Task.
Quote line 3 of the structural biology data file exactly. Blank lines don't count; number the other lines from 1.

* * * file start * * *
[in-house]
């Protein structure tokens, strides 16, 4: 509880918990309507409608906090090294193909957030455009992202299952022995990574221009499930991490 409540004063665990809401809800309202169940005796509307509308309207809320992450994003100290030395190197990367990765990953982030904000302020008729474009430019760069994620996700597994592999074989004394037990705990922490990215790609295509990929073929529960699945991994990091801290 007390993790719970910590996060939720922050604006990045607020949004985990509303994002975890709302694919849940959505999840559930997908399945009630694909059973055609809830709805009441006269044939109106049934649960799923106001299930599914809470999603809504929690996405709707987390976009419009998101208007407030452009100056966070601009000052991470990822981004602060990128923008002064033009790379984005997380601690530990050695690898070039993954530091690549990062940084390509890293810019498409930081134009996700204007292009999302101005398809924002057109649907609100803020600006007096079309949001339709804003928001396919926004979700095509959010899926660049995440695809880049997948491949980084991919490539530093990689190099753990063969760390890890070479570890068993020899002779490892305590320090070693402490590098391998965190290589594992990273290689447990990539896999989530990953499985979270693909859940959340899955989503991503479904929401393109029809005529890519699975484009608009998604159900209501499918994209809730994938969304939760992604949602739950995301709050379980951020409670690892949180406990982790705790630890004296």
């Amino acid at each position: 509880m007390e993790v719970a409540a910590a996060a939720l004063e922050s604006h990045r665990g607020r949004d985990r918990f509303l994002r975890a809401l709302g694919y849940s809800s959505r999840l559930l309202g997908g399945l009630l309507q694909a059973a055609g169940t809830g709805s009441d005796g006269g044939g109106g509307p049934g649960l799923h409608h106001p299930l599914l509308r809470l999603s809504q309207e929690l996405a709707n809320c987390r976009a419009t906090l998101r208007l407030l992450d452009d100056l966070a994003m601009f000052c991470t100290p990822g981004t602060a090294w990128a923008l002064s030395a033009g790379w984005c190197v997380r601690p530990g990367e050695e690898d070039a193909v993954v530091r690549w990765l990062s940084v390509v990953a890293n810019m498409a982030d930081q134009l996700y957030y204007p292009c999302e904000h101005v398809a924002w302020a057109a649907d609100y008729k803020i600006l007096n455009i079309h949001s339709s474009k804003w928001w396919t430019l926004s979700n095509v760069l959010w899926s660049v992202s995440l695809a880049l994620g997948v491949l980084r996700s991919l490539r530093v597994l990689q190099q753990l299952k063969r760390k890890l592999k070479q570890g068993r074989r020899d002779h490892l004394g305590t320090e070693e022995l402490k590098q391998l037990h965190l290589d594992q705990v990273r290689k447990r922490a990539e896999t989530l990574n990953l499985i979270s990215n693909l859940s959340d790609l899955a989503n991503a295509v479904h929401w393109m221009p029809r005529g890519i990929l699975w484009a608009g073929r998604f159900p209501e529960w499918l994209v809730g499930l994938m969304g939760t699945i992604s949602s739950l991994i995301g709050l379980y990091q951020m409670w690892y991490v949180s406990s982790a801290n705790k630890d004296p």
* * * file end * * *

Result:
């Amino acid at each position: 509880m007390e993790v719970a409540a910590a996060a939720l004063e922050s604006h990045r665990g607020r949004d985990r918990f509303l994002r975890a809401l709302g694919y849940s809800s959505r999840l559930l309202g997908g399945l009630l309507q694909a059973a055609g169940t809830g709805s009441d005796g006269g044939g109106g509307p049934g649960l799923h409608h106001p299930l599914l509308r809470l999603s809504q309207e929690l996405a709707n809320c987390r976009a419009t906090l998101r208007l407030l992450d452009d100056l966070a994003m601009f000052c991470t100290p990822g981004t602060a090294w990128a923008l002064s030395a033009g790379w984005c190197v997380r601690p530990g990367e050695e690898d070039a193909v993954v530091r690549w990765l990062s940084v390509v990953a890293n810019m498409a982030d930081q134009l996700y957030y204007p292009c999302e904000h101005v398809a924002w302020a057109a649907d609100y008729k803020i600006l007096n455009i079309h949001s339709s474009k804003w928001w396919t430019l926004s979700n095509v760069l959010w899926s660049v992202s995440l695809a880049l994620g997948v491949l980084r996700s991919l490539r530093v597994l990689q190099q753990l299952k063969r760390k890890l592999k070479q570890g068993r074989r020899d002779h490892l004394g305590t320090e070693e022995l402490k590098q391998l037990h965190l290589d594992q705990v990273r290689k447990r922490a990539e896999t989530l990574n990953l499985i979270s990215n693909l859940s959340d790609l899955a989503n991503a295509v479904h929401w393109m221009p029809r005529g890519i990929l699975w484009a608009g073929r998604f159900p209501e529960w499918l994209v809730g499930l994938m969304g939760t699945i992604s949602s739950l991994i995301g709050l379980y990091q951020m409670w690892y991490v949180s406990s982790a801290n705790k630890d004296p």